The people who knew Matthew Shepard are turning his death into a stepping stone in the battle for gay rights one year after the beating of the gay University of Wyoming student.
A year ago this week, Shepard became a symbol for the gay rights crusade after he was attacked in Laramie, Wyo., Oct. 7, 1998. He was allegedly lured out of a bar, driven to a remote prairie, pistol whipped as he was tied to a fence and left for dead in cold weather. He never regained consciousness and died five days later. His sexual orientation is considered by many to be the motive for the attack.
The hate crime last year sparked candlelight vigils at college campuses across the country and heightened concerns that these incidents could happen anywhere.
“No matter where you are, you like to think that this kind of thing couldn’t happen in your town,” said Jim Osborne, who was chairman of the University’s Lesbian, Gay, Bisexual, Transgender Alliance at the time of Shepard’s death and now serves as its adviser. “It’s not easy to be gay anywhere.”
This week is National Coming Out Week and is being recognized on many college campuses, including Shepard’s school. Osborne said this week has new meaning for people who knew the 21-year-old Shepard.
“I think that Matthew’s death served as a wake-up call for people in America and around the world,” Osborne said. “He broke through stereotypes. They took one look at his picture and said `This looks like the kid next door.'”
The events of last year have had a lasting effect on Osborne’s life. He said he went from being a gay-rights advocate at one college campus to being an international celebrity in the fight for gay college students.
“Last October, it was surreal to go home and have friends say they saw me on CNN,” Osborne said. “This is not anywhere near the notoriety I expected to attract and not for these reasons.”
He spoke of an incident where he was approached by a woman who recognized him at an airport. Although she had kind words for him, Osborne said it made him nervous that so many people knew him and associated him with the gay rights movement.
Another private life that has gone public since Shepard’s death is that of his mother, Judy. The former Saudi Arabia resident turned her son’s death into a rallying cry for hate crimes legislation. Appearing before the Senate Judiciary Committee last May, she urged legislators to provide another tool to law enforcement.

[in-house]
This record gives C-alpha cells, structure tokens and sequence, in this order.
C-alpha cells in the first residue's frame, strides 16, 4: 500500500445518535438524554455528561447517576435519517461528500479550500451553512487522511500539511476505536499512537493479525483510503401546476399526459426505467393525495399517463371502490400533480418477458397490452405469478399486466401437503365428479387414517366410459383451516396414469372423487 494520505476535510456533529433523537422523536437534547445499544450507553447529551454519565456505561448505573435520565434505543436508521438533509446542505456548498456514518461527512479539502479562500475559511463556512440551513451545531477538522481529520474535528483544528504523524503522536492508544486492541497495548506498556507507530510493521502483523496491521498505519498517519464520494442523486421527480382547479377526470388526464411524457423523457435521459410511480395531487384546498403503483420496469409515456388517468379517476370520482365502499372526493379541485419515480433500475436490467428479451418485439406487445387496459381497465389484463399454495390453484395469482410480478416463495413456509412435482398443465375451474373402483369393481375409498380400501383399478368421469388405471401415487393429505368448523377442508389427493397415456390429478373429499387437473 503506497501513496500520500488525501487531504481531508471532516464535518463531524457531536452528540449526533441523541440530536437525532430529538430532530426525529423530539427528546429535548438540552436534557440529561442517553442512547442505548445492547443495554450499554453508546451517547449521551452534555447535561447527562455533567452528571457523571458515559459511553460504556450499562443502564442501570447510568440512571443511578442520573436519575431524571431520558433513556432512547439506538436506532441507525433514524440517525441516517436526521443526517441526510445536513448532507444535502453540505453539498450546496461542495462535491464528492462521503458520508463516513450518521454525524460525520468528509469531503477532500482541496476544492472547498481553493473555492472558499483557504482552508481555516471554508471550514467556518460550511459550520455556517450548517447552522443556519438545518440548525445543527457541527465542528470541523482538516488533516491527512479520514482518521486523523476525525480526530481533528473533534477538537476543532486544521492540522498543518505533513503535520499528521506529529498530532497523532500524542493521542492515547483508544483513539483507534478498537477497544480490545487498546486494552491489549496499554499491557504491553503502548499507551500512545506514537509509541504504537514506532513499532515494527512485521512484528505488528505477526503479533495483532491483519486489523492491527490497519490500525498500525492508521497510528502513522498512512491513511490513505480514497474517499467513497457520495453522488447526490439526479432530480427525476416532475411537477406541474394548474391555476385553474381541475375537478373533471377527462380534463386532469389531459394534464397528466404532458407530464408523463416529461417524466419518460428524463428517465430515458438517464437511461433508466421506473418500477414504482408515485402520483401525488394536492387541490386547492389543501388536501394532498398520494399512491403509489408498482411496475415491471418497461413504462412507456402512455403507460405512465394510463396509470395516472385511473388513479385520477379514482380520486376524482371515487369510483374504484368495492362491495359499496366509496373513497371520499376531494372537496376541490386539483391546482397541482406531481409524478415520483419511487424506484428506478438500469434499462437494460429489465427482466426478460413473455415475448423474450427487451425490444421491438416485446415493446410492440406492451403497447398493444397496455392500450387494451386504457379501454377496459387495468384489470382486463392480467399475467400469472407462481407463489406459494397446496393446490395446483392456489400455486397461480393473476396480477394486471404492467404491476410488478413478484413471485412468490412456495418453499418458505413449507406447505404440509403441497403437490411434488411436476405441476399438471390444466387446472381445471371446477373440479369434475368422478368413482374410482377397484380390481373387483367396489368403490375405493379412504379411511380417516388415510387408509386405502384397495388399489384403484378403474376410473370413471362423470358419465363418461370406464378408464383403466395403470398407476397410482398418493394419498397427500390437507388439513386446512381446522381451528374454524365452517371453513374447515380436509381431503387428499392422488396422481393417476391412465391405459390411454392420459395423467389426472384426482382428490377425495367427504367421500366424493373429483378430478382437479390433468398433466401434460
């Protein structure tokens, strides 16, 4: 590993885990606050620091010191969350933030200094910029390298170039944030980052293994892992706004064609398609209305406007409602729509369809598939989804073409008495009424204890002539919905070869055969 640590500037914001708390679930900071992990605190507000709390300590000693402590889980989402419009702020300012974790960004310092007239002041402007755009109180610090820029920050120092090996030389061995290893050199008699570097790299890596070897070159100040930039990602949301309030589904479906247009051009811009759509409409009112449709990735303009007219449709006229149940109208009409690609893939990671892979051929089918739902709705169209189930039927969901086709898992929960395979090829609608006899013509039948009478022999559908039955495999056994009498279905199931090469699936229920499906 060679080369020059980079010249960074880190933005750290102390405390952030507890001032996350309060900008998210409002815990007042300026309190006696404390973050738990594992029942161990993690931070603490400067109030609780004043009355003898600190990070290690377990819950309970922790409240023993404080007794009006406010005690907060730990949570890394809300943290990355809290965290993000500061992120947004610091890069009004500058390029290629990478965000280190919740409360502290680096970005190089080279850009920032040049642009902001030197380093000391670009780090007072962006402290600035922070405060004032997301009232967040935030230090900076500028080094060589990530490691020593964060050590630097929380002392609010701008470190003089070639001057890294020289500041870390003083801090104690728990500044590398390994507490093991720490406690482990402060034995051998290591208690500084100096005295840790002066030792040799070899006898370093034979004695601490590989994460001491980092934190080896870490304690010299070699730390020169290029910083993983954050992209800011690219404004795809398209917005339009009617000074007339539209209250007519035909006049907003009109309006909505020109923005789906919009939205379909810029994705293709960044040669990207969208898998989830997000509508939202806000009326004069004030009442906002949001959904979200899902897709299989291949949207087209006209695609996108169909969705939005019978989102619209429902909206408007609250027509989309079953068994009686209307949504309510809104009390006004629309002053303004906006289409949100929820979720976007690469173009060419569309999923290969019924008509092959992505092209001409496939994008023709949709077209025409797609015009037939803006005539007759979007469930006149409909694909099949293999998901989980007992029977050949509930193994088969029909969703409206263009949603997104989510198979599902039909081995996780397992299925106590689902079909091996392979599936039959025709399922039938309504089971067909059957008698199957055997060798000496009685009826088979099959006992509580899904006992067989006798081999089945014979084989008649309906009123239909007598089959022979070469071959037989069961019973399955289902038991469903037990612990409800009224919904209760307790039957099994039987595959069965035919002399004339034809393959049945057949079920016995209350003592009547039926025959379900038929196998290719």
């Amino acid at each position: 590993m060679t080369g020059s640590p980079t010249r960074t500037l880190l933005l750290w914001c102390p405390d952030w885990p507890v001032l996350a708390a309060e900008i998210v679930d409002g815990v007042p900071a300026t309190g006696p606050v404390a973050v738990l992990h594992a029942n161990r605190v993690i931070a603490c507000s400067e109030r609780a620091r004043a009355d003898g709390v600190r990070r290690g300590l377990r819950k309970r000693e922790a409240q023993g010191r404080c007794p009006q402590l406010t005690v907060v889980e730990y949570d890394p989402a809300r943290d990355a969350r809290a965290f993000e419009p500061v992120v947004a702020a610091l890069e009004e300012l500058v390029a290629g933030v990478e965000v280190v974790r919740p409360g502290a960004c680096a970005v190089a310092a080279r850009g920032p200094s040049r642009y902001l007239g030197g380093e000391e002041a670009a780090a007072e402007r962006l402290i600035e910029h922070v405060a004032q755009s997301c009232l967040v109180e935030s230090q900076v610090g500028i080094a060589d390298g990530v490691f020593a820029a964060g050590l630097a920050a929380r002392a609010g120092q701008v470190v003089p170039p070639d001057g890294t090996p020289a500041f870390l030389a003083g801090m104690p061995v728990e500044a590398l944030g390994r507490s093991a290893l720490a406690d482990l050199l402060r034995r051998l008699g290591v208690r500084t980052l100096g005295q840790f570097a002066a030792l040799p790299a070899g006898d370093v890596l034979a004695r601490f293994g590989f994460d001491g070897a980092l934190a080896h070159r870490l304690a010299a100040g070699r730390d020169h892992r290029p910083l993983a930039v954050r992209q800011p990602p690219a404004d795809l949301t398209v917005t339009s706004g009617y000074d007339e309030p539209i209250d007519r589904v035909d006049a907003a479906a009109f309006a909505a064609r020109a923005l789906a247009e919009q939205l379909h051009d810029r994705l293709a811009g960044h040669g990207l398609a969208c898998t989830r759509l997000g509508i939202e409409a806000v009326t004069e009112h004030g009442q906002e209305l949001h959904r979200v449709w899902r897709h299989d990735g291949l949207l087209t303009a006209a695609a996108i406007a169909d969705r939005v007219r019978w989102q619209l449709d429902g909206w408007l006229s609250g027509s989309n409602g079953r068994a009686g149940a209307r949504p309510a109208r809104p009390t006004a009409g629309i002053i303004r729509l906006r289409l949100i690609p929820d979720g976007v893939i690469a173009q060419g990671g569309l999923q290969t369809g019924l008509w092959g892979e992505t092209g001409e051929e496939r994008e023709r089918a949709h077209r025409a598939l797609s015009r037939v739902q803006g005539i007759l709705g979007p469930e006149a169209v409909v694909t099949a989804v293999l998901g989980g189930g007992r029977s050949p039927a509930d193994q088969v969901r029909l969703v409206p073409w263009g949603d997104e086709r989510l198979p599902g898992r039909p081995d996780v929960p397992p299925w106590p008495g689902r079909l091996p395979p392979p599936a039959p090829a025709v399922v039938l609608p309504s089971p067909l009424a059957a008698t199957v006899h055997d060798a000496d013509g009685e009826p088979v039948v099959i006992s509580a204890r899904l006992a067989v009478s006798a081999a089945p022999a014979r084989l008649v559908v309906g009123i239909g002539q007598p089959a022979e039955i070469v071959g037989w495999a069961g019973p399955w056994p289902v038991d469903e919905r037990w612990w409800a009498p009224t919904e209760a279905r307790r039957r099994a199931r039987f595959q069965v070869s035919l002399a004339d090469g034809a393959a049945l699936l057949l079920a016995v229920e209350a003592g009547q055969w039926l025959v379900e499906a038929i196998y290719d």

“Matt is no longer with us today because the men who killed him learned to hate,” Judy Shepard told lawmakers. “Somehow and somewhere they received the message that the lives of gay people are not as worthy of respect, dignity and honor as the lives of other people. They were given the impression that society condoned or at least was indifferent to violence against gay and lesbian Americans.
“Today, we have it within our power to send a very different message than the one received by the people who killed my son,” she said. “It is time to stop living in denial and to address a real problem that is destroying families like mine.”
Judy Shepard is featured in a public service announcement that will air on MTV, preaching tolerance. She was also at a vigil at the University of Wyoming this week.
In the midst of their remembrance, friends and family of Shepard are expected to attend the trial of Aaron McKinney, one of two men accused of Shepard’s death. Jury selection in McKinney’s trial began Monday. The other murder defendant, Russell Henderson, pled guilty in April and received two life sentences.
The defendants’ girlfriends, Chasity Pasley and Kristen Price, were both charged with being an accessory to first-degree murder. Pasley received up to two years in prison after pleading guilty. Price, McKinney’s girlfriend, faces trial in January.
After a year to reflect on Shepard’s life and death, Osborne said he understands “the temporary nature of human existence.”
“I value every single moment I have with people I know,” he said. “I think I have a more realistic view of the world around me.”